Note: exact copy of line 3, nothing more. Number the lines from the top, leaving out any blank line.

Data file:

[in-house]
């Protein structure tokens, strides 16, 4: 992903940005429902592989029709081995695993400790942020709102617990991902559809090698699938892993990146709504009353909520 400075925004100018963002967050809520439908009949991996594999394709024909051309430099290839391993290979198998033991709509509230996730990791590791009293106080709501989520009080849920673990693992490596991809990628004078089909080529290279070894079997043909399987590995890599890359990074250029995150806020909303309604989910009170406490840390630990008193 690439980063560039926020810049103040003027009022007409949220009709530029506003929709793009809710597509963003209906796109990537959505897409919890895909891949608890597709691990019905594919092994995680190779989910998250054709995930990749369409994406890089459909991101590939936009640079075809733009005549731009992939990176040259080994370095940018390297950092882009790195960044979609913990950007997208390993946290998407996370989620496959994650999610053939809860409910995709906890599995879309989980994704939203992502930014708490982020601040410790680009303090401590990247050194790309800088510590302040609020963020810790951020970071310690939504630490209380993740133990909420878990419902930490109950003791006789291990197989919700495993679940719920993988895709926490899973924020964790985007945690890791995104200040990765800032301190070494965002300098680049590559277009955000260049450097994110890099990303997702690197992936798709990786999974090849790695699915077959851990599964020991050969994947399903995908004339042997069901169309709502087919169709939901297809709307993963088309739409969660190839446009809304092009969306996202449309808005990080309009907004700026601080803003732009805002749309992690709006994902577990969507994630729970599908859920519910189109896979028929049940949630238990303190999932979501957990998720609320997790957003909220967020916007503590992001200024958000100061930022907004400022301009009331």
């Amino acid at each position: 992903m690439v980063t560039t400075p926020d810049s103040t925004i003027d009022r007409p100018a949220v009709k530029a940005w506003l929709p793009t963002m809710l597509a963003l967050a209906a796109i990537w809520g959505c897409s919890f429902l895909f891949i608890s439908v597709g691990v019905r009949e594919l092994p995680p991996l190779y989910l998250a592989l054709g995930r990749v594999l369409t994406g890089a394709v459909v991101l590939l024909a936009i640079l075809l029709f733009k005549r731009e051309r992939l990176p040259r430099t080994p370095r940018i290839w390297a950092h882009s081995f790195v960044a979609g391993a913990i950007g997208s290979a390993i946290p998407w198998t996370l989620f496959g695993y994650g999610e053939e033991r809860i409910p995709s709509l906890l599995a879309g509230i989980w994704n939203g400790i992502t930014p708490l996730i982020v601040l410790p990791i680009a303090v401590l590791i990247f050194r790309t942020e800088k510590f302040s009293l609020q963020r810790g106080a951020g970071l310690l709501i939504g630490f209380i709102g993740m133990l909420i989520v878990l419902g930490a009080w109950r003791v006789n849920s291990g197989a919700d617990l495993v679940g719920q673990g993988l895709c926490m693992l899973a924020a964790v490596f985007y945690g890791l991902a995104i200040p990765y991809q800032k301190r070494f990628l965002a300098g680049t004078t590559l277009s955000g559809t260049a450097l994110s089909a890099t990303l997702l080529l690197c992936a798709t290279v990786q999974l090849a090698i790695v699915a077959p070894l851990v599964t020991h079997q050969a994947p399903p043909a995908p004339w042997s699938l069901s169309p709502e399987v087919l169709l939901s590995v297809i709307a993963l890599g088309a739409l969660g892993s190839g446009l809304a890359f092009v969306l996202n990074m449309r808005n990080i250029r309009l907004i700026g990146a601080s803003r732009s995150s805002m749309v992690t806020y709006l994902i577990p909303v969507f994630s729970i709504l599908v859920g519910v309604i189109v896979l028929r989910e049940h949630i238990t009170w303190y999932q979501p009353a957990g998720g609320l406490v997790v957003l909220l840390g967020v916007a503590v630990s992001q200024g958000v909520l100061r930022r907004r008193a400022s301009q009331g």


């Amino acid at each position: 992903m690439v980063t560039t400075p926020d810049s103040t925004i003027d009022r007409p100018a949220v009709k530029a940005w506003l929709p793009t963002m809710l597509a963003l967050a209906a796109i990537w809520g959505c897409s919890f429902l895909f891949i608890s439908v597709g691990v019905r009949e594919l092994p995680p991996l190779y989910l998250a592989l054709g995930r990749v594999l369409t994406g890089a394709v459909v991101l590939l024909a936009i640079l075809l029709f733009k005549r731009e051309r992939l990176p040259r430099t080994p370095r940018i290839w390297a950092h882009s081995f790195v960044a979609g391993a913990i950007g997208s290979a390993i946290p998407w198998t996370l989620f496959g695993y994650g999610e053939e033991r809860i409910p995709s709509l906890l599995a879309g509230i989980w994704n939203g400790i992502t930014p708490l996730i982020v601040l410790p990791i680009a303090v401590l590791i990247f050194r790309t942020e800088k510590f302040s009293l609020q963020r810790g106080a951020g970071l310690l709501i939504g630490f209380i709102g993740m133990l909420i989520v878990l419902g930490a009080w109950r003791v006789n849920s291990g197989a919700d617990l495993v679940g719920q673990g993988l895709c926490m693992l899973a924020a964790v490596f985007y945690g890791l991902a995104i200040p990765y991809q800032k301190r070494f990628l965002a300098g680049t004078t590559l277009s955000g559809t260049a450097l994110s089909a890099t990303l997702l080529l690197c992936a798709t290279v990786q999974l090849a090698i790695v699915a077959p070894l851990v599964t020991h079997q050969a994947p399903p043909a995908p004339w042997s699938l069901s169309p709502e399987v087919l169709l939901s590995v297809i709307a993963l890599g088309a739409l969660g892993s190839g446009l809304a890359f092009v969306l996202n990074m449309r808005n990080i250029r309009l907004i700026g990146a601080s803003r732009s995150s805002m749309v992690t806020y709006l994902i577990p909303v969507f994630s729970i709504l599908v859920g519910v309604i189109v896979l028929r989910e049940h949630i238990t009170w303190y999932q979501p009353a957990g998720g609320l406490v997790v957003l909220l840390g967020v916007a503590v630990s992001q200024g958000v909520l100061r930022r907004r008193a400022s301009q009331g």